• Alphabet Soup

    Selecting a Personal Trainer

    Okay, so you’ve taken the first step and decided to start that exercise program you’ve managed to put off forever. You’ve even decided to find a personal trainer — that miracle worker who will not only design a program, but also carefully observe your every move to keep you doing the right things the right way, all the while saying all the right things to keep you motivated to meet your goals.

    But how do you know if you’ve found the trainer that best fits your specific needs? Given the choices today, selecting a trainer is like alphabet soup.

    Personal trainers are both health and fitness professionals, who assess, motivate, educate and train clients on their fitness needs and how it all relates to their overall health. This involves designing safe and effective exercise programs to guide clients toward achieving their goals. Personal trainers are often “certified,” which means the certificate holder has met the criteria established by the issuing agency or organization.

    With the explosion of the fitness industry, there is no shortage of organizations or agencies that can provide a “certification” in some type of personal training. And although the term certification implies competency, the title following the trainer’s name is not always an accurate assessment of their competency.

    Some certification programs require a degree in a related field of study (for example, a Bachelors degree in kinesiology); others have little or no required formal course of study — just purchase the video and pass the computer test; and, still others may require participation in additional educational programs to stay current.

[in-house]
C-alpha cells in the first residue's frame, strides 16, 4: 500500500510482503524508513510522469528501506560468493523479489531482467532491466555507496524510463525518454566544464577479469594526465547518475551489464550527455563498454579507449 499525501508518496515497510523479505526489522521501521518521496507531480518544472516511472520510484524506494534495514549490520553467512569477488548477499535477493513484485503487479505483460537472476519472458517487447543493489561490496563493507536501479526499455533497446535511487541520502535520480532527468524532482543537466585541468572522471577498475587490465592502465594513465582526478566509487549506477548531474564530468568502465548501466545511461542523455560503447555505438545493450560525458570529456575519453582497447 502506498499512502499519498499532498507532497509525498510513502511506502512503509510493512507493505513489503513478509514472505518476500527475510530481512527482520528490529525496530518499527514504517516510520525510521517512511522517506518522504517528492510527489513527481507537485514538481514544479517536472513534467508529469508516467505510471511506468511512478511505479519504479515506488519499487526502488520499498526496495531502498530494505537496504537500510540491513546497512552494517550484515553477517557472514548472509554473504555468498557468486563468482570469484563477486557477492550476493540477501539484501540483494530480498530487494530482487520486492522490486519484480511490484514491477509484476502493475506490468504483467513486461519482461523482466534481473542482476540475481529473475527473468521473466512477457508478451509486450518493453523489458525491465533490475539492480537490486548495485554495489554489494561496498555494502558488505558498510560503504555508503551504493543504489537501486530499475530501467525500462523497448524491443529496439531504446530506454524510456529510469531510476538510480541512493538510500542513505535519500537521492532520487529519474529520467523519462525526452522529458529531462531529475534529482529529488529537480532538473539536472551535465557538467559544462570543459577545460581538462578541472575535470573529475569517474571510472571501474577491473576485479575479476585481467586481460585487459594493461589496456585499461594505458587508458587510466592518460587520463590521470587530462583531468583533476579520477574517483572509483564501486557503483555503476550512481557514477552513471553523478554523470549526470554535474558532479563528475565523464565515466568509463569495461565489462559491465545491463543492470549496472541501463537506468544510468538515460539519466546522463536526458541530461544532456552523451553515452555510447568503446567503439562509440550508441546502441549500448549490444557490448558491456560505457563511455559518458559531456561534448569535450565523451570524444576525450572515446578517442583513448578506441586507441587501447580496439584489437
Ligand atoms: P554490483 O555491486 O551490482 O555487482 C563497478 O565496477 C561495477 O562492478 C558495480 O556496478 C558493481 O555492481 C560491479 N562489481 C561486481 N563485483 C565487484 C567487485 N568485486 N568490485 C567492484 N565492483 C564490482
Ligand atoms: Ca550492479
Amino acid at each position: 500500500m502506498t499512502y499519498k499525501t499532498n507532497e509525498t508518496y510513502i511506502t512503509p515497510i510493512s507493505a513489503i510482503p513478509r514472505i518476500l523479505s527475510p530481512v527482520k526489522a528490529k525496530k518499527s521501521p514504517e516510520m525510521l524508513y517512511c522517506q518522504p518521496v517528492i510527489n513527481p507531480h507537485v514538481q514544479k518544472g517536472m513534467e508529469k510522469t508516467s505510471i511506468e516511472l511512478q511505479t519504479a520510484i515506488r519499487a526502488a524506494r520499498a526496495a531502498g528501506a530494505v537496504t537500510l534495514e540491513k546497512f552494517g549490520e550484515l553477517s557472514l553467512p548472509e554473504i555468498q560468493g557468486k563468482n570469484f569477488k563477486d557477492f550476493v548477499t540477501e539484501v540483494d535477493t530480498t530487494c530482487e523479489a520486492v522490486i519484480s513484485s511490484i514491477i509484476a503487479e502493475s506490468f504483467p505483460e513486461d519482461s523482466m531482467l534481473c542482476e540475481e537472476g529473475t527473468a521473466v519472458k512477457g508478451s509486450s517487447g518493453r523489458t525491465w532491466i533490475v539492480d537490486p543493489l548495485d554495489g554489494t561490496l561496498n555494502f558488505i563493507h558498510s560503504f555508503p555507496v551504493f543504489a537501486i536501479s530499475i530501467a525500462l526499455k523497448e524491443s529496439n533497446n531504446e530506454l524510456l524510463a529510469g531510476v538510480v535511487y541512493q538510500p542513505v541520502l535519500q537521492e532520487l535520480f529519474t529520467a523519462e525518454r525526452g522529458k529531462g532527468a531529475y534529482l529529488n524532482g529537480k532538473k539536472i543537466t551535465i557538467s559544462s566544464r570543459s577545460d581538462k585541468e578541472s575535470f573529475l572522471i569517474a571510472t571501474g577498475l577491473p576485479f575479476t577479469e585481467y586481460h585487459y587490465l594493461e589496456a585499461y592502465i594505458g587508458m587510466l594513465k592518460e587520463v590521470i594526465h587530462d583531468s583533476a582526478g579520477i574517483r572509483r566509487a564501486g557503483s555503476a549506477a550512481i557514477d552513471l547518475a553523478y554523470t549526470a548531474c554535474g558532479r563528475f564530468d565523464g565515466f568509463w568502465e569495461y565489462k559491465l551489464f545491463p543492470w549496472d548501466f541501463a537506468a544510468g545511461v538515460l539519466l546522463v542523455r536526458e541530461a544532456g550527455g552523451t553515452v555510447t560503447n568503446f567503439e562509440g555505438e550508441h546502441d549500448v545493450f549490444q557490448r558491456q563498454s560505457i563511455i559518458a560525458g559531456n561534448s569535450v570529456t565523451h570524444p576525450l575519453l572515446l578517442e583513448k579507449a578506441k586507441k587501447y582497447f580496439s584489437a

Securing accreditation from an unbiased and independent third-party agency, such as the National Commission for Certifying Agencies, is an excellent way to demonstrate an organization has met nationally recognized standards of operation. There are five associations that certify personal trainers that currently meet this criterion: American Council on Exercise, ACE; National Academy of Sports Medicine, NASM; National Council on Strength and Fitness, NCSF; National Federation of Professional Trainers, NFPT; and the National Strength and Conditioning Association, NSCA.

    Still, what makes a trainer competent? For one thing, a trainer’s experience should include work with people who are similar to you in age, physical condition, goals and workout availability. The role of stretching and warm-up, cardiovascular and resistance training, and training methods and equipment should be reviewed. Exercise selection, order, training volume, frequency, rest periods and any additional concerns should also be addressed. Your trainer must also be prepared to recognize emergency situations, and be able to act upon them, as well as point out even the slightest flaw in skill performance and how it should be corrected. Finally, your trainer should know his or her limits, and refer you to others when appropriate.

    Before starting any exercise program, it is always best to check with your physician. Once you’ve been given the green light, ask questions and choose a trainer based on that trainer’s qualifications. It may seem more strenuous than the exercises they prescribe, but selecting the right trainer is well worth the effort. Your trainer can be an excellent resource in helping you achieve your health and fitness goals.

    Renker Wellness Center The Renker Wellness Center located on the Eisenhower Medical Center campus provides professional personal training services to its members for a minimal per-session fee. Trainers are certified not only by a qualifying national organization, but also in adult and senior fitness, cardiac/EKG interpretation and medication. Call the Renker Wellness Center at 760-773-2030 for more information.

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